Back in 2016, when the government attempted to introduce a bill for the plebiscite, I made it clear that Labor rejected the false choice that it was either a plebiscite or nothing when it comes to marriage equality in Australia.

 

It was always clear that the plebiscite, when it was devised in August 2015 by the member for Warringah and others in the right wing of his party who are opposed to marriage equality, was an attempt to delay marriage equality and, if possible, derail it.

 

The plebiscite was never intended to progress marriage equality, and as a delaying tactic it has been very successful.

 

Prime Minister Turnbull had the opportunity to show leadership on this issue, but instead he disappointed all Australians by going down this destructive path.

 

His complete lack of backbone on marriage equality has been obvious throughout his time as Prime Minister.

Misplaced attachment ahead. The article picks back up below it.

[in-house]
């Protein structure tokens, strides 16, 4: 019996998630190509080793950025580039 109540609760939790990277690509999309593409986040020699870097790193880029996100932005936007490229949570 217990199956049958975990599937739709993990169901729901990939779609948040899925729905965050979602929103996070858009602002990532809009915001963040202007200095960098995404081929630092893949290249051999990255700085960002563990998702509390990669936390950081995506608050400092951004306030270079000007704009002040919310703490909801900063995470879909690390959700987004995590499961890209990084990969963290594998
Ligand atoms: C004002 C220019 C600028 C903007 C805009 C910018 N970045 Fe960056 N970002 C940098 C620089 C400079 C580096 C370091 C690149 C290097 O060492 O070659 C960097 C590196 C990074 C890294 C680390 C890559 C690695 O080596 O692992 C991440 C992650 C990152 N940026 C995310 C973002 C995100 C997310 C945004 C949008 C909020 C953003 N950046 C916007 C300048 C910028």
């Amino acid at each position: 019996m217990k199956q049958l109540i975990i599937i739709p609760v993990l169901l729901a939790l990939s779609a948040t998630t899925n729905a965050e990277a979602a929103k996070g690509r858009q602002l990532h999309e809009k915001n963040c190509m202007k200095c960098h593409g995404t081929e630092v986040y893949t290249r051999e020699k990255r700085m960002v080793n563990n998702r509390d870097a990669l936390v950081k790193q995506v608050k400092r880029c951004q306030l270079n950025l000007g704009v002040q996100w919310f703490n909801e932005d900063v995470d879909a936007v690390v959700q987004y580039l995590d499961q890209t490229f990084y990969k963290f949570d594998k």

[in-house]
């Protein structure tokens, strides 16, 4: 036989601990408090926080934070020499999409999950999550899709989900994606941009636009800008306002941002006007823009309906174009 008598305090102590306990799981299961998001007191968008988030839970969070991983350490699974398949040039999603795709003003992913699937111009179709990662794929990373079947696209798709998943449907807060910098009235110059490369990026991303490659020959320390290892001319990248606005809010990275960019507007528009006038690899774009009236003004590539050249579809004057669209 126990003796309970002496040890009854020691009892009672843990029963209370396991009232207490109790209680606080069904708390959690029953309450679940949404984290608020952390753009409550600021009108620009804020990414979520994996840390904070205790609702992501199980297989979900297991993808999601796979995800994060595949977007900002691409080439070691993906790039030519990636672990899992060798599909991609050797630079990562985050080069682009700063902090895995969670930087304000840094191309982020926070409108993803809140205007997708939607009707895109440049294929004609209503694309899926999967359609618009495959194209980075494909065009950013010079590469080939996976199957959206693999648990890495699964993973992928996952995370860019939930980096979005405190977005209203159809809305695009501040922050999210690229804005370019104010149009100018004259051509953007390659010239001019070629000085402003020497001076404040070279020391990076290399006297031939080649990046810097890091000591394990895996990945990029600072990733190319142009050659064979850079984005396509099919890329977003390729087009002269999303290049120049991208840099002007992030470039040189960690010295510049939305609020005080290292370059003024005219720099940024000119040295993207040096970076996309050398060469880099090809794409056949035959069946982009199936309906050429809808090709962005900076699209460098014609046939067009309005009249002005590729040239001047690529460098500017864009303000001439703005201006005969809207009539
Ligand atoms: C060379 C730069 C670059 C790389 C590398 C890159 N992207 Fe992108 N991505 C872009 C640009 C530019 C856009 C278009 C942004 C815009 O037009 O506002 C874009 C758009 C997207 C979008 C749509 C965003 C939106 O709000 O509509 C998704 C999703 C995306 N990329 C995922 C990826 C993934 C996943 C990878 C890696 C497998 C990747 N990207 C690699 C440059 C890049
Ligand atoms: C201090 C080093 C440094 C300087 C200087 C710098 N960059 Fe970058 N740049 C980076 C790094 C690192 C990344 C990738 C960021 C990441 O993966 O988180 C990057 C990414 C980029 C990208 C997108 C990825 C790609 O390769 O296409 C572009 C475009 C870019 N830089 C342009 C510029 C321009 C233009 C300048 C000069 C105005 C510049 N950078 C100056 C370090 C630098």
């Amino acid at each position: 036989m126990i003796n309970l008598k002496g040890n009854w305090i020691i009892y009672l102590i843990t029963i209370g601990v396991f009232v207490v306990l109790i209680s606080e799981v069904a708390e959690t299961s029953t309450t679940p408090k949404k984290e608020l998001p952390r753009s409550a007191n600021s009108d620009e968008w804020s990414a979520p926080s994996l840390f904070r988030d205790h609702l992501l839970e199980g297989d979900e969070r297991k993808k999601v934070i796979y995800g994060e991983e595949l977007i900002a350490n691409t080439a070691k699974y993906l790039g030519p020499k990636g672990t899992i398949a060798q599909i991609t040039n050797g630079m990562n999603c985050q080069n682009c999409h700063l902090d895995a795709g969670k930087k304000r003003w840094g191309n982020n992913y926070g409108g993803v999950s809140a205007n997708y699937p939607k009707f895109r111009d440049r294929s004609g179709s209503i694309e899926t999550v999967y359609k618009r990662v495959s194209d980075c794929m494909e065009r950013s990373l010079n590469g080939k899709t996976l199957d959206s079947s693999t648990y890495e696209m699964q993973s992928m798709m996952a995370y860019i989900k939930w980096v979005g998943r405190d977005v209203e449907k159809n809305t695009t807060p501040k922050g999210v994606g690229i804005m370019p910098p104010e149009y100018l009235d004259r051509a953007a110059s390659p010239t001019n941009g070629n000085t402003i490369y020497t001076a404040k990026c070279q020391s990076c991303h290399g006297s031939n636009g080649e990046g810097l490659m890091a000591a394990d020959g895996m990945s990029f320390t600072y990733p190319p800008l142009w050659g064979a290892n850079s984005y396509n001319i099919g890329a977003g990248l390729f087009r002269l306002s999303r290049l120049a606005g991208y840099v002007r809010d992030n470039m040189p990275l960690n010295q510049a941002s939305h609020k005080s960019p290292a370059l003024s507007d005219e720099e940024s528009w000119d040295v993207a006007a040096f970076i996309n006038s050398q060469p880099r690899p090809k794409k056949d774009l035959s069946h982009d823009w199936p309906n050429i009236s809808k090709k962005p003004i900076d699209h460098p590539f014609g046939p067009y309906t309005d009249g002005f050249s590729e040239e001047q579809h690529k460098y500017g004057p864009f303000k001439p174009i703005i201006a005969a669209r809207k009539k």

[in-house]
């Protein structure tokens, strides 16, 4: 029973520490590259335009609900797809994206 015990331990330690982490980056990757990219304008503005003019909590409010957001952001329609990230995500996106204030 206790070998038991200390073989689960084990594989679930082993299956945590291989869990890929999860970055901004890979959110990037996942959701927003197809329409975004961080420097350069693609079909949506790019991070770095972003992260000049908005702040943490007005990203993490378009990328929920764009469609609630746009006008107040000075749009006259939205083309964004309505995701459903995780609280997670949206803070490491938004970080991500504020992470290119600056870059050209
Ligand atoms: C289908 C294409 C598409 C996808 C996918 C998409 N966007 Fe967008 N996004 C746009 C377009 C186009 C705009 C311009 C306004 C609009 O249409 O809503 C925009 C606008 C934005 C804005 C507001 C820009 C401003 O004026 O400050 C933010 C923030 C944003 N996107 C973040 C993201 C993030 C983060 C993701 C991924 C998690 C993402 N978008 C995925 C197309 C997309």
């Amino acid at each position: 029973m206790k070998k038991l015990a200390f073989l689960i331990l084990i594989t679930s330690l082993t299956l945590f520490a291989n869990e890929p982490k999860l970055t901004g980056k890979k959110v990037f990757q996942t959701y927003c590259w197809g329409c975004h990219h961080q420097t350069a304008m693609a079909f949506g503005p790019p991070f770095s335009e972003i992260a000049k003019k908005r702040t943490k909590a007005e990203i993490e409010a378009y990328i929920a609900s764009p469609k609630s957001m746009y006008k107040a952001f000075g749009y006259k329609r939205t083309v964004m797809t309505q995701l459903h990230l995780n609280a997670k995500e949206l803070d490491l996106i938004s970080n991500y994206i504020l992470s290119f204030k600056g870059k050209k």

Need I remind the House that the Prime Minister was vehemently opposed to the idea of a plebiscite when it was first proposed.

 

He knew that the argument for a plebiscite has never been grounded in principle.

 

It goes against the principles of representative democracy and the role of this parliament to legislate.

 

Holding a plebiscite is not the way Australia is governed.

 

That's why the Senate rejected the plebiscite.

 

This should have been a clear message to the government that their method of going about this was all wrong, but instead they've doubled down on their divisive tactics.

 

And now they're subverting what the decision of the legislature has already been in rejecting the plebiscite bill by now turning to the Australian Bureau of Statistics to conduct a postal survey.